Just when it looked as though former Empire star Jussie Smollett may have dodged the criminal charges that were filed last year and later dropped in the controversial case in which he allegedly faked an assault, he’s back in court again. This time, a Chicago grand jury indicted Smollett on six new charges as of Tuesday, which, according to court documents, allege that the actor “planned and participated” in staging a hate crime against himself.
Jussie Smollett entered a plea of not guilty in criminal court Monday nearly a year to the day that he appeared in the same court on similar charges related to allegations of a staged hate crime attack.
Earlier this month, a grand jury returned a six-count indictment accusing the 37-year-old former “Empire” actor of lying to Chicago police.
Smollett, dressed in all black and wearing sunglasses, arrived at court with an entourage and walked past dozens of reporters gathered in the lobby of the Leighton Criminal Court Building on the city’s southwest side. He was accompanied by family members who had flown in from California, Smollett’s lawyer Tina Glandian told reporters.
Smollett first appeared before Presiding Judge LeRoy K. Martin Jr. Smollett and his family quietly occupied a row in the courtroom gallery, waiting for his name to be called. At one point, a woman leaving the courtroom spotted Smollett, stopped and pointed, and yelled, “Hey, you were good in Empire!” Smollett smiled.
Martin assigned Smollett’s case to Associate Judge James B. Linn, and dozens of people rushed upstairs to Linn’s seventh-floor courtroom. Two other judges that Martin called were out sick.
Upstairs, Glandian entered Smollett’s not guilty plea and told Linn that she has asked the Illinois Supreme Court to put a stay on the case. She told Linn that she has filed a motion to dismiss the charges as “double jeopardy.”
“Previously he did forfeit his bond in the amount of $10,000. That, in essence, was a punishment stemming from the criminal proceedings and, therefore, trying to punish him again a second time around is not permitted under the double jeopardy clause. You don’t just get a do-over,” Glandian told reporters after the hearing.
Linn said Smollett wasn’t a flight risk and set a $20,000 personal recognizance bond, meaning that Smollett does not have to pay the bond so long as he shows up to scheduled court appearances. Smollett was not taken into custody.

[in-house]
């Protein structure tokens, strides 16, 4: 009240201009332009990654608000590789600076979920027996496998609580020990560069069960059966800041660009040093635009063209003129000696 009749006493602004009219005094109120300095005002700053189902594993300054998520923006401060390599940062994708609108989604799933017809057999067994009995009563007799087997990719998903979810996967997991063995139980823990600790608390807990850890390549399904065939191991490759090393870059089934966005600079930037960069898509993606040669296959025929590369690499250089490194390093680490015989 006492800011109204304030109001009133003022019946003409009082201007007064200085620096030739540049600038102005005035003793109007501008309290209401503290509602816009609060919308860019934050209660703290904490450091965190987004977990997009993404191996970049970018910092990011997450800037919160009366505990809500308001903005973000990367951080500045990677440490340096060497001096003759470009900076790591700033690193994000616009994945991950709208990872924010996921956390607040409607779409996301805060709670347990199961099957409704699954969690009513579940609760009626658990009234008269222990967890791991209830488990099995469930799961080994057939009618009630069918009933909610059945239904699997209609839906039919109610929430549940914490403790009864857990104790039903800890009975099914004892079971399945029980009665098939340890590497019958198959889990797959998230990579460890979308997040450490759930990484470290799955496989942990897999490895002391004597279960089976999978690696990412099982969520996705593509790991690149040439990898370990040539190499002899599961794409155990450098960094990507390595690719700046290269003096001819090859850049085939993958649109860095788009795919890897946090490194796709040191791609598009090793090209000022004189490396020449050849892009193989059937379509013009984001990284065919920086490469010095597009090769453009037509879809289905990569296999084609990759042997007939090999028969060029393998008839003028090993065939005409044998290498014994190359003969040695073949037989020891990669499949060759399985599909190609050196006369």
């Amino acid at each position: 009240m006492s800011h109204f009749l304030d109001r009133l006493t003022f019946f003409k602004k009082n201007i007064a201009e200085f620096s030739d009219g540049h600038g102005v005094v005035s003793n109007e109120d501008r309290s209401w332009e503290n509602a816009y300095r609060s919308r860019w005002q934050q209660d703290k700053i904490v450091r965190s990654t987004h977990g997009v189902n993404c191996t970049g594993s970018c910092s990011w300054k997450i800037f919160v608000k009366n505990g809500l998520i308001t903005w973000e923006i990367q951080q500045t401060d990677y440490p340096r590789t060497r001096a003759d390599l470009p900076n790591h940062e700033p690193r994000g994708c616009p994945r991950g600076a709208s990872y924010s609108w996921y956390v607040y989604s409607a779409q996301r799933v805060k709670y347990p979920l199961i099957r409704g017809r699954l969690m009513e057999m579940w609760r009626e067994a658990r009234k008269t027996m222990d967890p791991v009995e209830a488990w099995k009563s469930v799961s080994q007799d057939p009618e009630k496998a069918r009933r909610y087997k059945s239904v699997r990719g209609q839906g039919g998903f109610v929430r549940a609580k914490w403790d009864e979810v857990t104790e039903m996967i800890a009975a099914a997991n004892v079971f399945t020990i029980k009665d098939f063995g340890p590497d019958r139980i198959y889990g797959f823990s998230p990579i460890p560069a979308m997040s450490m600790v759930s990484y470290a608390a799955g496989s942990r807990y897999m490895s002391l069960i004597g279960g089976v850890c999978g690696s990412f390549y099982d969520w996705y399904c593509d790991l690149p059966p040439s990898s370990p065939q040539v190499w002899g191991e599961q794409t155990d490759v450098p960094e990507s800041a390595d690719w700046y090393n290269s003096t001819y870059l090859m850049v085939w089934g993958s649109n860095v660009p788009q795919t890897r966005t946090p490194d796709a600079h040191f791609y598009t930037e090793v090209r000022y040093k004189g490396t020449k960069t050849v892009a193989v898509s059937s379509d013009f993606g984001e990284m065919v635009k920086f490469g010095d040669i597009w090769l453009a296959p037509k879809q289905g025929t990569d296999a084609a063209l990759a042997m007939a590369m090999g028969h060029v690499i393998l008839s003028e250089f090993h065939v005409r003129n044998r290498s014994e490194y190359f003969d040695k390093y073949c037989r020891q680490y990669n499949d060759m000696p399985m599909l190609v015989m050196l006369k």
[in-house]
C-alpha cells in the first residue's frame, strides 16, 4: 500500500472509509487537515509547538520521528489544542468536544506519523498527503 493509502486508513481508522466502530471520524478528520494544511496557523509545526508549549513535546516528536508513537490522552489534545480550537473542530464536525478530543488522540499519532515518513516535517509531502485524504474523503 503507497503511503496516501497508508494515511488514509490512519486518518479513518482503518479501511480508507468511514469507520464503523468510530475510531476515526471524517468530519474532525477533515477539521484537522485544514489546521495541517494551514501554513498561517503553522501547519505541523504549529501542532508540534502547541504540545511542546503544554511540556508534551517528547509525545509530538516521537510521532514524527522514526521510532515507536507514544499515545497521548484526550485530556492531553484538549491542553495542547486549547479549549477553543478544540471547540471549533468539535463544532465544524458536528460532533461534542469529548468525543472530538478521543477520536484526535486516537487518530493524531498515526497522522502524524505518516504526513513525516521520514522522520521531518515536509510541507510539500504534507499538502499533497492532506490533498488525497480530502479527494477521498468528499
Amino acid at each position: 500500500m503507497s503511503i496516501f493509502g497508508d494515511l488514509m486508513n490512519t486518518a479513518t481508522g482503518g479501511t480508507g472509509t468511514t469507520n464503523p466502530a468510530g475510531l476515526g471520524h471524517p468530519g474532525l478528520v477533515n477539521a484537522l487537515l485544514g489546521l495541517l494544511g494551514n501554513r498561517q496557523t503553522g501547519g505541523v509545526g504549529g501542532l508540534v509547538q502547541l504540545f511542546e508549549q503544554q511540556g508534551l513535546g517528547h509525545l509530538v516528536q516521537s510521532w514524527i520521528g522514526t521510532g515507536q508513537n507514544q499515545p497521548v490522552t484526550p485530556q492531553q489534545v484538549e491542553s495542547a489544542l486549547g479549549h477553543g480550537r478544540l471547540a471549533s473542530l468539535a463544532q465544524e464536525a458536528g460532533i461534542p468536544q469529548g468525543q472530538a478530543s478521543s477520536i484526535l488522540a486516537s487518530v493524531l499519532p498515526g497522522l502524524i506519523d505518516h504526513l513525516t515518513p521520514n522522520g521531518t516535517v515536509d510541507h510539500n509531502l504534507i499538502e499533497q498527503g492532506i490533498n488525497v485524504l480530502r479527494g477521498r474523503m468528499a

Lawyers set a court date for March 18.
“He’s obviously frustrated to be dragged through this process again,” Glandian said. “It’s really hard to believe that we’re all here, one year later.”
Glandian said that Smollett would not be entering any plea other than not guilty. “If that requires us to go to trial, we will,” she said.
Olabinjo and Abimbola Osundairo, the brothers who claim Smollett hired them to stage the attack, were present in court Monday, raising some questions about why they were present. Should Smollett’s case go to trial, the brothers would be key witnesses.
Gloria Schmidt Rodriguez, who represents the brothers, said that they were present to support the criminal justice process.
“They will be here ’til the very end of this process. They are committed to the public healing. They are committed to the public knowing the truth,” she said. “They want the city of Chicago to be made whole.”
Smollett faces six felony counts of disorderly conduct, charging the actor with making four separate false reports to Chicago Police Department officers “related to his false claims that he was the victim of a hate crime, knowing that he was not the victim of a crime,” special prosecutor Dan Webb said in a statement.
Last March, Smollett was indicted on 16 felony counts of filing a false police report, but prosecutors in the Cook County State’s Attorney’s office dropped the charges three weeks later, angering police and City Hall officials and leading to the appointment of a special prosecutor to investigate.
The special prosecutor said the investigation into why Cook County State’s Attorney Kim Foxx dropped the charges is ongoing.
Glandian released a statement saying the new charges call into question the fairness of the investigation.
“This indictment raises serious questions about the integrity of the investigation that led to the renewed charges against Mr. Smollett, not the least of which is the use of the same CPD detectives who were part of the original investigation into the attack on Mr. Smollett to conduct the current investigation, despite Mr. Smollett’s pending civil claims against the City of Chicago and CPD officers for malicious prosecution,” she said.
Foxx, meanwhile, is weeks away from an election. Her campaign questioned the timing of the special prosecutor’s indictment.